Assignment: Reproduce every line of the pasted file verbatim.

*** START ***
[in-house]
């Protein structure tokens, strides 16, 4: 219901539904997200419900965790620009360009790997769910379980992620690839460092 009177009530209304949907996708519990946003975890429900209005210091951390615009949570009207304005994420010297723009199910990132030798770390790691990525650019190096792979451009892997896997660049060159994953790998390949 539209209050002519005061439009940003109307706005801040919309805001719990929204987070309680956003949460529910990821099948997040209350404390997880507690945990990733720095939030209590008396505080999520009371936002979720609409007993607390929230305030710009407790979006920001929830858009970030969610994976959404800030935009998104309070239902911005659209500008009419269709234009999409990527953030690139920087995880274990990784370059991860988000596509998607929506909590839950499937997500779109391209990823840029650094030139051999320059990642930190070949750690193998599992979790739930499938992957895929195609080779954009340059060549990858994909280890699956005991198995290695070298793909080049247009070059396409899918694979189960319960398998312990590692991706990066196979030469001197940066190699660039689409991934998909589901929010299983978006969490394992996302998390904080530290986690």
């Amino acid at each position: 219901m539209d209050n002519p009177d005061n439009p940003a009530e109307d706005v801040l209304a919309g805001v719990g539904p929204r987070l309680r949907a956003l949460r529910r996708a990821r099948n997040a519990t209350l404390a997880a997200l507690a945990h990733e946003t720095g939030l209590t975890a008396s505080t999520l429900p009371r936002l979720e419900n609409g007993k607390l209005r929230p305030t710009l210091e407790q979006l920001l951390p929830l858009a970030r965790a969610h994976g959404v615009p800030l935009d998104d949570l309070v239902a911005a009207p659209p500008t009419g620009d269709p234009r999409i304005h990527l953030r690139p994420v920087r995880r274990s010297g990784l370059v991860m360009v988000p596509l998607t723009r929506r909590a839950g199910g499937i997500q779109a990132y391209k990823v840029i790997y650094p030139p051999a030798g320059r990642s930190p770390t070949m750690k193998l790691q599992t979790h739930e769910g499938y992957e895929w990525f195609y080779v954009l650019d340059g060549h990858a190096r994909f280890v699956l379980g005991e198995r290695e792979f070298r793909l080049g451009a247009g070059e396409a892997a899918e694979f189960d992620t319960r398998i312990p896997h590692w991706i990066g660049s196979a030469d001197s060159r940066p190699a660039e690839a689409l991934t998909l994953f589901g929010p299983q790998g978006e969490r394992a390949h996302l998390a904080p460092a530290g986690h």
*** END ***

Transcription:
[in-house]
């Protein structure tokens, strides 16, 4: 219901539904997200419900965790620009360009790997769910379980992620690839460092 009177009530209304949907996708519990946003975890429900209005210091951390615009949570009207304005994420010297723009199910990132030798770390790691990525650019190096792979451009892997896997660049060159994953790998390949 539209209050002519005061439009940003109307706005801040919309805001719990929204987070309680956003949460529910990821099948997040209350404390997880507690945990990733720095939030209590008396505080999520009371936002979720609409007993607390929230305030710009407790979006920001929830858009970030969610994976959404800030935009998104309070239902911005659209500008009419269709234009999409990527953030690139920087995880274990990784370059991860988000596509998607929506909590839950499937997500779109391209990823840029650094030139051999320059990642930190070949750690193998599992979790739930499938992957895929195609080779954009340059060549990858994909280890699956005991198995290695070298793909080049247009070059396409899918694979189960319960398998312990590692991706990066196979030469001197940066190699660039689409991934998909589901929010299983978006969490394992996302998390904080530290986690």
């Amino acid at each position: 219901m539209d209050n002519p009177d005061n439009p940003a009530e109307d706005v801040l209304a919309g805001v719990g539904p929204r987070l309680r949907a956003l949460r529910r996708a990821r099948n997040a519990t209350l404390a997880a997200l507690a945990h990733e946003t720095g939030l209590t975890a008396s505080t999520l429900p009371r936002l979720e419900n609409g007993k607390l209005r929230p305030t710009l210091e407790q979006l920001l951390p929830l858009a970030r965790a969610h994976g959404v615009p800030l935009d998104d949570l309070v239902a911005a009207p659209p500008t009419g620009d269709p234009r999409i304005h990527l953030r690139p994420v920087r995880r274990s010297g990784l370059v991860m360009v988000p596509l998607t723009r929506r909590a839950g199910g499937i997500q779109a990132y391209k990823v840029i790997y650094p030139p051999a030798g320059r990642s930190p770390t070949m750690k193998l790691q599992t979790h739930e769910g499938y992957e895929w990525f195609y080779v954009l650019d340059g060549h990858a190096r994909f280890v699956l379980g005991e198995r290695e792979f070298r793909l080049g451009a247009g070059e396409a892997a899918e694979f189960d992620t319960r398998i312990p896997h590692w991706i990066g660049s196979a030469d001197s060159r940066p190699a660039e690839a689409l991934t998909l994953f589901g929010p299983q790998g978006e969490r394992a390949h996302l998390a904080p460092a530290g986690h």